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Re: Teaching a newcomer

i have to chime in here. If you buy an inexpensive sampler, (Casio SK-5/SK-60), the "performer" can load in short samples of voice, and use them as rhythm tracks. I don't know how many "Wednesday music jams nights" we had where the singer would cradle the SK in his arm and tap out samples to augment his vocal. Granted, the SK-60 does not have a line out, but it is easily added. Not to mention, the 60s internal sounds have bunches of vocal samples on board. This gives the vocalist something to add in addition to "vocals". Also on the SK-60, you can hit a button that will play each sample consecutively. It is cool what a vocalist can do with this "toy" at hand while vocalizing. Preload samples relevant to the song, sing, and play samples. "Try it, you'll like it.

From: Laurie Amat <voicesound@att.net>
To: Loopers-Delight@loopers-delight.com
Sent: Wednesday, June 27, 2012 5:49 PM
Subject: Re: Teaching a newcomer

Might I add that I agree with Rick about the voice, and also to suggest to your friend that they use the voice not just for melodic sound, but as a percussion instrument and simple sound maker as well. One thing you might try is to have them start with a loop of very sparse little sounds, not necessarily singing, that way they can hear what it is about, recognize what they've done, and add little by little to their original. They can even imitate other things, such as machines, animals, the possibilities are endless. Not feeling the pressure to "sing" will enable them to relax and you can then put forth the idea that there isn't a wrong way to learn. It's true that at some point they might overdo it, or they might not like it, but it will be a visceral and natural approach and with the off button, no foul, no harm (since we're on baseball today-I love Timmy!)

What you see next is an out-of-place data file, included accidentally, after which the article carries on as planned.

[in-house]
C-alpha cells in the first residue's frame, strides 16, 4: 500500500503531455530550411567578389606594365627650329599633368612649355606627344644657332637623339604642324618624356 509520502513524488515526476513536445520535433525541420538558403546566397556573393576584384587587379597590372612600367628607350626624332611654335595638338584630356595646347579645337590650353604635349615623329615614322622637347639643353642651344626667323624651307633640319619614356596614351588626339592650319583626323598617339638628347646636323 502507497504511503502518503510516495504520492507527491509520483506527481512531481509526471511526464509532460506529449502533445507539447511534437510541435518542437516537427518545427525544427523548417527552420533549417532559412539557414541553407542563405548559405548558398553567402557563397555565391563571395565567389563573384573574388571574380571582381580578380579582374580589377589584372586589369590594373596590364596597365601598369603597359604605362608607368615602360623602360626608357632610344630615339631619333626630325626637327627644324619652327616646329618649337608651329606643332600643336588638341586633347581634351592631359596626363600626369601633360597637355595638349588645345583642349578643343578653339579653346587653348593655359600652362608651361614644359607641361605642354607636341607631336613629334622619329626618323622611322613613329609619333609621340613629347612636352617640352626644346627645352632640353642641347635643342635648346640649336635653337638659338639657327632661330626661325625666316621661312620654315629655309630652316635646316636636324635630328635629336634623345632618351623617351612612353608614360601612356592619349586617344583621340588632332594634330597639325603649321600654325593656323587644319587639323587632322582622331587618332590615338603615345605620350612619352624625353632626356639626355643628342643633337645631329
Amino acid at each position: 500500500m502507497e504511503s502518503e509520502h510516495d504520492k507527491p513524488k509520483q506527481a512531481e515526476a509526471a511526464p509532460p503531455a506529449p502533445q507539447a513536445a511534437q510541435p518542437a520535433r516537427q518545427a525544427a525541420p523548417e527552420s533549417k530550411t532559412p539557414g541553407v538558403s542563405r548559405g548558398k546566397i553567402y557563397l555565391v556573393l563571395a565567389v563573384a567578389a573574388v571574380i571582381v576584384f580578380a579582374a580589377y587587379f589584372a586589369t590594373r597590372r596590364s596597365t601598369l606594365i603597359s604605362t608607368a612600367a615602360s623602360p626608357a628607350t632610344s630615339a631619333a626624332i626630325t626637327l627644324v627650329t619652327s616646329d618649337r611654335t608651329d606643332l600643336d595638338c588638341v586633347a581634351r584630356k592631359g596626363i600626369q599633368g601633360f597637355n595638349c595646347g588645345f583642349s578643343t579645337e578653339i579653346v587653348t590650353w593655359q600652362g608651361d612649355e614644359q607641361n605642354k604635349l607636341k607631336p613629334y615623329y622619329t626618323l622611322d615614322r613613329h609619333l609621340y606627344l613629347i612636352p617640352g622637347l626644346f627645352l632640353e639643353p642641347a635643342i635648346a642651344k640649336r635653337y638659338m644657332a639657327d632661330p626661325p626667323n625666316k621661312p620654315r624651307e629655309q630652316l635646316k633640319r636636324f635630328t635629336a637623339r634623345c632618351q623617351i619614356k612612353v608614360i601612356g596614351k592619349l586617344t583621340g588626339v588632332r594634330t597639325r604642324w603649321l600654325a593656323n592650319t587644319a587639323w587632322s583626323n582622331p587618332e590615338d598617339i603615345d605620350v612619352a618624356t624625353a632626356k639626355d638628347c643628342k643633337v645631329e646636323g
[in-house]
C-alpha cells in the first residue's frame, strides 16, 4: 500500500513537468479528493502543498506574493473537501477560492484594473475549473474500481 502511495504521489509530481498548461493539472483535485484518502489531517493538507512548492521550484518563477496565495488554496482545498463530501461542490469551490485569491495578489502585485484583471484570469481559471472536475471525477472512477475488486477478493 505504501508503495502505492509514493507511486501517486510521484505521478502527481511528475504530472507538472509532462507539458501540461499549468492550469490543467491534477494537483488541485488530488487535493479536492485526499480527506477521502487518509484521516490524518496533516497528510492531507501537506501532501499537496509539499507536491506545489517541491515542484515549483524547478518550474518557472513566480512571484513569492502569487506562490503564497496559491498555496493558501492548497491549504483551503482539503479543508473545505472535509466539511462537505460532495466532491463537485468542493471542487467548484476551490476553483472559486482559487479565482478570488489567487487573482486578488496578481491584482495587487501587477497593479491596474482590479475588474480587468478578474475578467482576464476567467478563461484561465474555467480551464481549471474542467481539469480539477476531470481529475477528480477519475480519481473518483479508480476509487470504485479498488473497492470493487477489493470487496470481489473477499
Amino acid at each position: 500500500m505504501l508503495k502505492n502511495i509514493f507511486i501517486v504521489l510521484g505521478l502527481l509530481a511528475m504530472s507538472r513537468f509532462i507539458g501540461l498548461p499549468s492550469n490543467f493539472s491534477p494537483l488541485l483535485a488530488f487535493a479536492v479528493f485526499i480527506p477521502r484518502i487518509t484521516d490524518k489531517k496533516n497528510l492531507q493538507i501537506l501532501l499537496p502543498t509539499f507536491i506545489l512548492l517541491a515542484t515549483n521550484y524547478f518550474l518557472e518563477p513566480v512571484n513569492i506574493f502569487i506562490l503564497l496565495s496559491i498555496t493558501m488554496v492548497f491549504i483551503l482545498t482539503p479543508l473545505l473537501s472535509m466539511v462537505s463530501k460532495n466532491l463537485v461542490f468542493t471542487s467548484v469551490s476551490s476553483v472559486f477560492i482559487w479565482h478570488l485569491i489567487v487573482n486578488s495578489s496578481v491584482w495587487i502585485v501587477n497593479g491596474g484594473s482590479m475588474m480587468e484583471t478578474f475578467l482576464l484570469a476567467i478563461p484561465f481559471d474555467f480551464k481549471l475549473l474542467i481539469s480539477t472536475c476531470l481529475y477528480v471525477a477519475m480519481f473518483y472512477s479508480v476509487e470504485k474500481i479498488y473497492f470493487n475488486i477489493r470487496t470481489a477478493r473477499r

But I think it's really important to remind your friend that the voice is a toy that can do whatever he wants. Just like when he was a child. And it can be fun and pretty funny too. The use of the voice is so personal and can be a loaded proposition for some. Fun, Fun, Fun and goofy can be a good approach.

I'll think more about this learning thing...

On Jun 27, 2012, at 5:37 PM, Rick Walker wrote:

> On 6/27/12 12:05 AM, kay'lon rushing wrote:
>> Dont think I've seen this posted before so i thought I'd ask, what are some ways to go about teaching a friend about live looping? I have a friend that wants to get into it however he has very little experience with any instrument to my knowledge. And my only experience is mainly from piano which I doubt he would want to take years to learn. What are some good approaches I can take to getting him started?
> I teach people all the time, professionally and concur with Matt's advice.
> Human voice is probably the quickest way to get them interested in the tools.
> I just work with them on getting them to make a rhythmic loop that isn't lumpy so that
> they understand how important it is to begin a loop at the exact time that they start
> singing/playing and then truncating the loop on the next appropriate downbeat of their
> loop.
> This can take a while.    I also wait until they have a few successes under their belt before showing
> them additional features (reverse, speed shifts, replace features, etc.).
> What's important I find it to get out of their way and let them make mistakes.......you can see if they
> are not understanding something important but it's more powerful to let them learn from their own
> mistakes unless they get stuck behind a concept.
> rick